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Abstract

A communications satellite has two conflicting requirements. It must have sufficient altitude to give geometrical coverage of the Earth’s surface, but not be so high that the inverse square law overpowers the extra coverage due to extra height. Thus the orbits in this paper are independent of the launching rocket used, although published data for the British Blue Streak-Black Knight rocket combination has been used to indicate the variation of satellite weight for various altitudes and orbits.

Keywords

Circular Orbit Elliptic Orbit Communication Purpose Precession Rate Inertial Space 
These keywords were added by machine and not by the authors. This process is experimental and the keywords may be updated as the learning algorithm improves.

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References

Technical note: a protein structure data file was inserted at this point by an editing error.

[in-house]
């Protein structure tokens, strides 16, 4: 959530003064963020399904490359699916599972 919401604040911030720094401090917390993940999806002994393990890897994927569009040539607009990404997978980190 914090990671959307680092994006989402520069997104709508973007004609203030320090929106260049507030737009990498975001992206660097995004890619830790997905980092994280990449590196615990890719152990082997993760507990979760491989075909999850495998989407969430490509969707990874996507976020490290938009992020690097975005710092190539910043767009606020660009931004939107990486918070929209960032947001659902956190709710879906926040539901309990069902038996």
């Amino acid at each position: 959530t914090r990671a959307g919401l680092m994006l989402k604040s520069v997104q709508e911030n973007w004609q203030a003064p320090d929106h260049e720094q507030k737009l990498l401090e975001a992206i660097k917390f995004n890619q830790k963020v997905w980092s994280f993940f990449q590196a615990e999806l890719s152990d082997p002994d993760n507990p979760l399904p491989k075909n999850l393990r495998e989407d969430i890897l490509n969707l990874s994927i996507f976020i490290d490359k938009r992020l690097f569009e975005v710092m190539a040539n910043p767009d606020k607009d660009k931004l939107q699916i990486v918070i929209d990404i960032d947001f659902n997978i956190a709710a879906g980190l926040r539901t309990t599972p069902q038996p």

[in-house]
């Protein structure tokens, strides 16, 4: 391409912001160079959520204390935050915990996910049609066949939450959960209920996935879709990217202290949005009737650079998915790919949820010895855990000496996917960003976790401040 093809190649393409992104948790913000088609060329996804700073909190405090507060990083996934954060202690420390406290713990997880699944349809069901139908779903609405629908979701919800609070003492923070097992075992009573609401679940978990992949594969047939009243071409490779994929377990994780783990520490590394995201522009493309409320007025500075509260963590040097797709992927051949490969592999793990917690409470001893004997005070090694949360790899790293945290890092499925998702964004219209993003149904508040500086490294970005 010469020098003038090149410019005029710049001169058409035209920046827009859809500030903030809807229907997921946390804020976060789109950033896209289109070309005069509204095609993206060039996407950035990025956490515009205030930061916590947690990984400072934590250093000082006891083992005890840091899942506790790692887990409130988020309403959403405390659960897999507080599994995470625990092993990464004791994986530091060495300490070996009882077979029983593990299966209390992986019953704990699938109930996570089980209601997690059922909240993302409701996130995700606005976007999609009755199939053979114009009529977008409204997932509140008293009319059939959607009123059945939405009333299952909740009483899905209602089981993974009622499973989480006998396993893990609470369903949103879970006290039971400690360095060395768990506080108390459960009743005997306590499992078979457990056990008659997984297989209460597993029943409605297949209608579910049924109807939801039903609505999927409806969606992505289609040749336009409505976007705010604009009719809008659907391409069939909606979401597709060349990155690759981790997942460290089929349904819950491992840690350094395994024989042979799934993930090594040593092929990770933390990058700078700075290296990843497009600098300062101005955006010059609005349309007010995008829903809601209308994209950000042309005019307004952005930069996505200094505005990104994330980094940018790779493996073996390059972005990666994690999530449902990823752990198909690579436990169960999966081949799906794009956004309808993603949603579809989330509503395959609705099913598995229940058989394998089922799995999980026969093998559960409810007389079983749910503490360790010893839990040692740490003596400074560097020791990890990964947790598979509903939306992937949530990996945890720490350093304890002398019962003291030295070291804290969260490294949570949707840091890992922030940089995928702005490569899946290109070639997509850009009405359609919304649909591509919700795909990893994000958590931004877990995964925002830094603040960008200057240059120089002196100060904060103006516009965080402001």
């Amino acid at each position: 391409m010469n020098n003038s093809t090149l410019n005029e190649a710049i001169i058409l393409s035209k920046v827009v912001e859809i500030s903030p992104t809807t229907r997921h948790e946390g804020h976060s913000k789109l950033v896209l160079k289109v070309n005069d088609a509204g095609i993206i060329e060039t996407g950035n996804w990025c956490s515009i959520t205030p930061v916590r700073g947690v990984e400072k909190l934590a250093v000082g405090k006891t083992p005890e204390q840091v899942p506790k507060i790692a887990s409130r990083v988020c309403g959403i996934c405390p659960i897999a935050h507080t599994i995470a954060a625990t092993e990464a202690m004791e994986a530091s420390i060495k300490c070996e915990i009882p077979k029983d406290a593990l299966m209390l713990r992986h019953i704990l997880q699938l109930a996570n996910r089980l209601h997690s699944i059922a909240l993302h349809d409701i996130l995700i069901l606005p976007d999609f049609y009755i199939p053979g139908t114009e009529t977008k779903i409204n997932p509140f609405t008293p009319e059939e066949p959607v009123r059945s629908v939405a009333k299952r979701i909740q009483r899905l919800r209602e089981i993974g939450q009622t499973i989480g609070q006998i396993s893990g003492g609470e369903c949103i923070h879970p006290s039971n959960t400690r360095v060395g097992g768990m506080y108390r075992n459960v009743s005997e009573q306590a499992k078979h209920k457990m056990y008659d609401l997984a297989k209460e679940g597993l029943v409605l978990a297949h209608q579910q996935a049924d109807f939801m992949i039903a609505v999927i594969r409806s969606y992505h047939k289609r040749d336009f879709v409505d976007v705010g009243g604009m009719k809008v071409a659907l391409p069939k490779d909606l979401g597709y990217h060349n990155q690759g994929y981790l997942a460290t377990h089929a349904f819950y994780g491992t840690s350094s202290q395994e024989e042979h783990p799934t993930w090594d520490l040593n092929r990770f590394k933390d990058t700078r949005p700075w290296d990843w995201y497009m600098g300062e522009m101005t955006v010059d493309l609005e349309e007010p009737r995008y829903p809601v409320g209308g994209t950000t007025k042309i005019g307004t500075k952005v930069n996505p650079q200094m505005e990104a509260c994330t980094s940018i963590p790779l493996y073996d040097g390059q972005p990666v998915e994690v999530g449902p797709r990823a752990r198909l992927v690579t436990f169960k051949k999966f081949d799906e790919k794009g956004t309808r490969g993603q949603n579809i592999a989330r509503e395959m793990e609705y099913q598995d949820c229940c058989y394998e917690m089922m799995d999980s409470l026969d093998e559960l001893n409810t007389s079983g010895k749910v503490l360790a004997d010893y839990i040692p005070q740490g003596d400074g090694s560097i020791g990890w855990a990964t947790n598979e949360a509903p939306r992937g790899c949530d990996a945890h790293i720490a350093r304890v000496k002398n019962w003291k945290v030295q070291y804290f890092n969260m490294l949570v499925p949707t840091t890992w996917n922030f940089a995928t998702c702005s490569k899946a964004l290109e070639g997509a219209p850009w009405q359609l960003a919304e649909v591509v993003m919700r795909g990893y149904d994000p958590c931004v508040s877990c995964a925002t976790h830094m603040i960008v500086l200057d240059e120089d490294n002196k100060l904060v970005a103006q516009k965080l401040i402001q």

1. [1]
    R. P. Haviland,Astronautica Acta, 4: 1 (1958).Google Scholar
  2. [2]
    S. R. Dauncey,Hawker Siddeley Aviation Limited., APG/4007/0801 (April, 1960).Google Scholar
  3. [3]
    B. Stewart,Hawker Siddeley Aviation Limited., APG/4007/0102 (March, 1960).Google Scholar
  4. [4]
    D. G. King-Hele,Proceedings of the Royal Society, (A) 247, p. 49 (1958).Google Scholar

Copyright information

© Springer-Verlag Wien 1961

Authors and Affiliations

  • W. F. Hilton
    • 1
  • S. R. Dauncey
    • 1
  1. 1.Hawker Siddeley Aviation LimitedKingston-upon-Thames, SurreyEngland

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